Development of Powertrain Electronics in Hybrid and Electric Vehicles

Author: Ahad Ahmed Buksh
Further Information about the author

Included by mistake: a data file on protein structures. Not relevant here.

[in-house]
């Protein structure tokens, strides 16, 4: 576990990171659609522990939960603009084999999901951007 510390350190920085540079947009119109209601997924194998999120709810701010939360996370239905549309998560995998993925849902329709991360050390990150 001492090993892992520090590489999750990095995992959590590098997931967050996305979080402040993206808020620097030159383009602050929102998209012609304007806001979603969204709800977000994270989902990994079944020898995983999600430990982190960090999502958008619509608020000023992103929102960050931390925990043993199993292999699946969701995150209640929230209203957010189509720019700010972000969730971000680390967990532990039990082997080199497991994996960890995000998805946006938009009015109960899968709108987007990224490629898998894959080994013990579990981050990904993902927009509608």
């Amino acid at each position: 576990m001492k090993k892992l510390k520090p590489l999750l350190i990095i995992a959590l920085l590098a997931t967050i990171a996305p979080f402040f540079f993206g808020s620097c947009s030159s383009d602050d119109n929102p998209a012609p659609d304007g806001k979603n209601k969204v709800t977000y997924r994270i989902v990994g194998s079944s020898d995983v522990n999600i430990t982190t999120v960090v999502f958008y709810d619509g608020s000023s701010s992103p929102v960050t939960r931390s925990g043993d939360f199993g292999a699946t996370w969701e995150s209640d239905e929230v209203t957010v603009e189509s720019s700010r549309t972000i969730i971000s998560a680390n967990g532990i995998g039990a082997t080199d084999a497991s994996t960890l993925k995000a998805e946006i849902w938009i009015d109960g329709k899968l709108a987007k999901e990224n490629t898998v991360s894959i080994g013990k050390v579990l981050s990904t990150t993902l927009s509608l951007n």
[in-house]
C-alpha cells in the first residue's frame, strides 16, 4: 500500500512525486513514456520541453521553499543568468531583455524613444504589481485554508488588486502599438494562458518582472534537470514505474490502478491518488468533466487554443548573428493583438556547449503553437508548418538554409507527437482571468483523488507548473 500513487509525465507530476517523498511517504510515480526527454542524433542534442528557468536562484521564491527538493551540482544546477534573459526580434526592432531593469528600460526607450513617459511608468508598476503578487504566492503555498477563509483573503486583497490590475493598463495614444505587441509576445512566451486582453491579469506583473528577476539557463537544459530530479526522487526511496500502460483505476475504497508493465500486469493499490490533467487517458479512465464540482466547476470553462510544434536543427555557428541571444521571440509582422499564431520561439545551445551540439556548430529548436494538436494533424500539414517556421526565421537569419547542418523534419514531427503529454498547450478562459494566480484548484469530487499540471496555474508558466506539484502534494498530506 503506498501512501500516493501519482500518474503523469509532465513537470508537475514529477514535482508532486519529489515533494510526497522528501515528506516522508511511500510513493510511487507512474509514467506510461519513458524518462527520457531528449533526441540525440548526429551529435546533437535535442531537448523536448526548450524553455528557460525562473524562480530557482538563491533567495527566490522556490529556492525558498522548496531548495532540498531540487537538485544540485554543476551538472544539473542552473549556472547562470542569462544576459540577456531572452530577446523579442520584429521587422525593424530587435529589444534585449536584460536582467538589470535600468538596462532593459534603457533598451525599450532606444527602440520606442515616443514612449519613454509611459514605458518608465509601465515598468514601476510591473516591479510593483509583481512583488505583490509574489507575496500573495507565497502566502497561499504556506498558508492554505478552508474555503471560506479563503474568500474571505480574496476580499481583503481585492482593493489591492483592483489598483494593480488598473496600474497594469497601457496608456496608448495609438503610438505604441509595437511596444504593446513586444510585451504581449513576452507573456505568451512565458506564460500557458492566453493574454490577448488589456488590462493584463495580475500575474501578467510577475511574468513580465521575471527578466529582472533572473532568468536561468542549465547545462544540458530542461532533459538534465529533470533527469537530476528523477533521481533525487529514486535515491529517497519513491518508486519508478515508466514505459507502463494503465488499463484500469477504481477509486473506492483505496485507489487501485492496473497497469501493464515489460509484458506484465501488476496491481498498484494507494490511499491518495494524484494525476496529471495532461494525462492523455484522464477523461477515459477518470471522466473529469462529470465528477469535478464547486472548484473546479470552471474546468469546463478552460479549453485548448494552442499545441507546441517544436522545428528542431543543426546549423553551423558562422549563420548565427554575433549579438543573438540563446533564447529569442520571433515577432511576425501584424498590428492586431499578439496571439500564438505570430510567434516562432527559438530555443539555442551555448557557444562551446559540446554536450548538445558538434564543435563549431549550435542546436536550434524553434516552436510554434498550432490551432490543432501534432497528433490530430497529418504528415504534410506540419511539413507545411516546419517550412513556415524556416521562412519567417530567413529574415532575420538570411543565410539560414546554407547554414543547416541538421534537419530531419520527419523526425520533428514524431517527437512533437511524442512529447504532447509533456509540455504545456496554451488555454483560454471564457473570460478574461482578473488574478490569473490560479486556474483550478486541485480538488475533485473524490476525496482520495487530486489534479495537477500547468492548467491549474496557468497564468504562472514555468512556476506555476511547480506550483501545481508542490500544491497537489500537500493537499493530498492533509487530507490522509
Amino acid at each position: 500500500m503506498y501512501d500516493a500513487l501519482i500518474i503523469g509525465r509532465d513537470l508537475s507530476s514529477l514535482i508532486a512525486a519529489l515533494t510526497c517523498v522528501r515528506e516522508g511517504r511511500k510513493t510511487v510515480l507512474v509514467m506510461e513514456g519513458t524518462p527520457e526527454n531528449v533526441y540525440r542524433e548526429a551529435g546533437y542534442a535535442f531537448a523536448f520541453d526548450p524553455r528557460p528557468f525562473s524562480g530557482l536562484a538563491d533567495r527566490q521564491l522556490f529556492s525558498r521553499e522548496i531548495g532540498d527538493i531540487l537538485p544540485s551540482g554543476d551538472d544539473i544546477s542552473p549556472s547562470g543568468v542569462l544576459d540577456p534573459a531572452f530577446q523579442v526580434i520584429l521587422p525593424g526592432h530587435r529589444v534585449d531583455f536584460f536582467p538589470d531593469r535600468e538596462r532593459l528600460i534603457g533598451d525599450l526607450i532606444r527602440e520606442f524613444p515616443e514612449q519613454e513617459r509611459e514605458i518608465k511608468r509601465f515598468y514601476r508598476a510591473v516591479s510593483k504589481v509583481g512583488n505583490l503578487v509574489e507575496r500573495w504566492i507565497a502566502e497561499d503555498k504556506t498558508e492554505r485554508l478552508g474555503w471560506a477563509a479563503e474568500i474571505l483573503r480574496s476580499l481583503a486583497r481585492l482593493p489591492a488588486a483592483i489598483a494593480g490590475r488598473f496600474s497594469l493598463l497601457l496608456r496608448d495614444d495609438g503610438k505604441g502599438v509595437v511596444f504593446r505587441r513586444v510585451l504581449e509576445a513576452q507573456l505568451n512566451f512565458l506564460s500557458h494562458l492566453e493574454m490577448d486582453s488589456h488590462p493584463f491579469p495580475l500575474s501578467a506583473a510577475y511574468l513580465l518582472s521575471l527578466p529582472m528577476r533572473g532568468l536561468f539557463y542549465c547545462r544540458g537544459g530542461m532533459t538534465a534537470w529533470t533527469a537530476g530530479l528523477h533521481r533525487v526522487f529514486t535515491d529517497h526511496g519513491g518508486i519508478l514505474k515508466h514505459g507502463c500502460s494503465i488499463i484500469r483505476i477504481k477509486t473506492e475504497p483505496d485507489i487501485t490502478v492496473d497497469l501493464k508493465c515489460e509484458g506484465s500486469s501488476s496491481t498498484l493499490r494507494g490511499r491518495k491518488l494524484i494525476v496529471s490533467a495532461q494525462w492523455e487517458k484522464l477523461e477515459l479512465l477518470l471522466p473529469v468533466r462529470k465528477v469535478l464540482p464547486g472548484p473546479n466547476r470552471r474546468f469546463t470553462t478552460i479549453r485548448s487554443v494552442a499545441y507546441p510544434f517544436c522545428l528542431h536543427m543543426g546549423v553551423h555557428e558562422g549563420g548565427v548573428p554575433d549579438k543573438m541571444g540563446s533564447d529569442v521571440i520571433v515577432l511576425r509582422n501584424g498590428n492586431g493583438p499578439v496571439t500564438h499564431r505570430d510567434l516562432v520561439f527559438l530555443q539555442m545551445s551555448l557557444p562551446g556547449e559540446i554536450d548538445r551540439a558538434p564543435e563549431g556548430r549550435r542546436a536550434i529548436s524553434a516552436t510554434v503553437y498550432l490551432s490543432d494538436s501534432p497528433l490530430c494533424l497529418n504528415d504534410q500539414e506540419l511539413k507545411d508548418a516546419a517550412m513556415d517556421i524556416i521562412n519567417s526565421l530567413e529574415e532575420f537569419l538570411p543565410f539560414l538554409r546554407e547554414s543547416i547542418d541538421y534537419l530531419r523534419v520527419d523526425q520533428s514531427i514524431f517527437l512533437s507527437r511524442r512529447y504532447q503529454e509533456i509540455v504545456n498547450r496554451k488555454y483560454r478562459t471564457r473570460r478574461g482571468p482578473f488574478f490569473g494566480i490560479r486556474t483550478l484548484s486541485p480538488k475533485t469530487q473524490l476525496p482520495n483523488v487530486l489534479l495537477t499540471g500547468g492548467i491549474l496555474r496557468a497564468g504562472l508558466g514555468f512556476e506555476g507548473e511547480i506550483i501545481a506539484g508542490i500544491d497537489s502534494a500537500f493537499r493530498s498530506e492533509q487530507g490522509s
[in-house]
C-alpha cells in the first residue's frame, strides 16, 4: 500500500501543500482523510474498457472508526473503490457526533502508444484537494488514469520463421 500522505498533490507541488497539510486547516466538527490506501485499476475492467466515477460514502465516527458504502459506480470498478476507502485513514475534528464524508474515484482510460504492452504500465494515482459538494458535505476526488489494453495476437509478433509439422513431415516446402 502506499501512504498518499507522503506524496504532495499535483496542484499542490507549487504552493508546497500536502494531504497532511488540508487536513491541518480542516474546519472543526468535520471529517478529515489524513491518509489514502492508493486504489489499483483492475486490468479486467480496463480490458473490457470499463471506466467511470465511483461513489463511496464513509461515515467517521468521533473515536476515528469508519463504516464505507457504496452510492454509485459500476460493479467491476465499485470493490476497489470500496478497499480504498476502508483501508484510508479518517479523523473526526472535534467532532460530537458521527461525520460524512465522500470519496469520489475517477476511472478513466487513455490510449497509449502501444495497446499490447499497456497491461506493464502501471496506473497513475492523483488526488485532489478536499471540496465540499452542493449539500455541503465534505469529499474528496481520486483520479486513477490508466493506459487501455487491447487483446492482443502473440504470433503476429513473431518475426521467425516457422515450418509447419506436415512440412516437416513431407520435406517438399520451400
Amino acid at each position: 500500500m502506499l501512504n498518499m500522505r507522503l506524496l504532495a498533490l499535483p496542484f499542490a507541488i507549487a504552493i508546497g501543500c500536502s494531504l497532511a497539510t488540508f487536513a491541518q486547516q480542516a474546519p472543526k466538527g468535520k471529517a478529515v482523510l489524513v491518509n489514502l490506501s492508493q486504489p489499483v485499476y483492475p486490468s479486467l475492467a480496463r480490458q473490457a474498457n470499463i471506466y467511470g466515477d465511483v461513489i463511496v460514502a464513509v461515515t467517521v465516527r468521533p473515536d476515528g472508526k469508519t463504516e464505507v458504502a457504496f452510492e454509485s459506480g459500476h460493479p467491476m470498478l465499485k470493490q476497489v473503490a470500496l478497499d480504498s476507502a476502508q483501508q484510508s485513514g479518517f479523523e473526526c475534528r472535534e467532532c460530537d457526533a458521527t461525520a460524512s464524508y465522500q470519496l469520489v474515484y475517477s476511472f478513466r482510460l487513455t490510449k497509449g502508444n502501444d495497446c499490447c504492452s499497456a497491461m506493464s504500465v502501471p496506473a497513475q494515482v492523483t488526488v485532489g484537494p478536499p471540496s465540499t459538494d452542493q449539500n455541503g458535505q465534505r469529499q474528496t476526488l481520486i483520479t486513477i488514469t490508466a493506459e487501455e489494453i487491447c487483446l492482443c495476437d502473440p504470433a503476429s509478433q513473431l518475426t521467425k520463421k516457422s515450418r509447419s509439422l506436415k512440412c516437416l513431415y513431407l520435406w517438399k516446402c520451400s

A securely connected self-drive car aims to reduce its global CO2 footprint. At the moment, a lot of efforts are put in by the automotive industry to manufacture cars for a greener environment. Besides, Tesla’s breakthrough of elegant EVs is motivating vehicle OEMs like BMW, Volkswagen, Nissan, and others to step more rapidly into the EV business. According to IHS, fuel-efficient technologies and increased electrification will help car OEMs to facilitate environmentally friendly cars. Nowadays, a substantial amount of work is done on the exhaust aftertreatment systems to improve the fuel efficiency. For internal combustion engines, there is an increasing trend away from traditional incumbent multi-port fuel injection systems towards gasoline direct injection systems. This is simply because direct injection system increases the fuel efficiency of a vehicle. The prevailing concepts in the engine and the exhaust aftertreatment systems for internal combustion engines (ICEs) require sensors for their operation. The increase in sensor content will have ECUs with more inputs and this will push the need for intelligent controllers with higher speed operation and embedded memory. According to IHS, start-stop systems or so called micro-hybrids will outset the development of vehicle electrification on a large scale. Such a system, in which the engine turns itself off when the car stops at a junction or stop light, can improve the fuel efficiency up to 10%. This technology is already widely adopted by the European market but will also gain momentum in North America and Asia as each recognizes the importance of fuel efficiency and lower CO2 emissions. Increased vehicle electrification requires an alternative to the gasoline technology for driving the engine with the same amount of power. Thus, IHS sees 48V board-net bus technology as the next milestone to enable green car. This technology will allow a car to have functions such as recuperation, boosting, and sailing. A function like boosting would be achieved by the combination of electric motors working in tandem with the conventional engine. For this reason, the 48V technology would typically require three ECUs: a motor inverter for converting AC into DC and vice-versa, a DC/DC converter for bi-directionality, and a battery management system for supplying the 48V to the bus. Propulsion systems for electric and hybrid vehicles demand, on average, ten times more semiconductor content than a conventional engine. DC/DC converters for this technology would have to comply with ASIL-C requirement. In order to meet ASIL-C, as many as 18 MOSFETs would be needed to act as safety switches. With the rising levels of voltage levels on batteries for HEV/EVs, switching the voltage levels becomes a critical task for the power management components. MOSFETs, IGBTs, and diodes are growing in number to perform the switching functions. The high and low side driver ICs are needed to drive currents for the relays, injectors, and the different valves. Eventually, IHS perceives the battery management solutions to have a significant bearing in the cost of HEV/EVs. For instance, high-end EV brands like Tesla house around 7000 cells as opposed to Nissan Leaf which typically has around 192 cells. The presentation will cover the topics described above and its impact on the powertrain semiconductor and system level. It will talk about the developments and factors which are driving the changes within the propulsion system designs. It will also highlight how the electronics are powering the hybrid/electric and fuel-efficient vehicles.Last but not the least, the evolution in electronics which is enabling innovative architectural changes in powertrain of hybrid and electric vehicles will be discussed as well.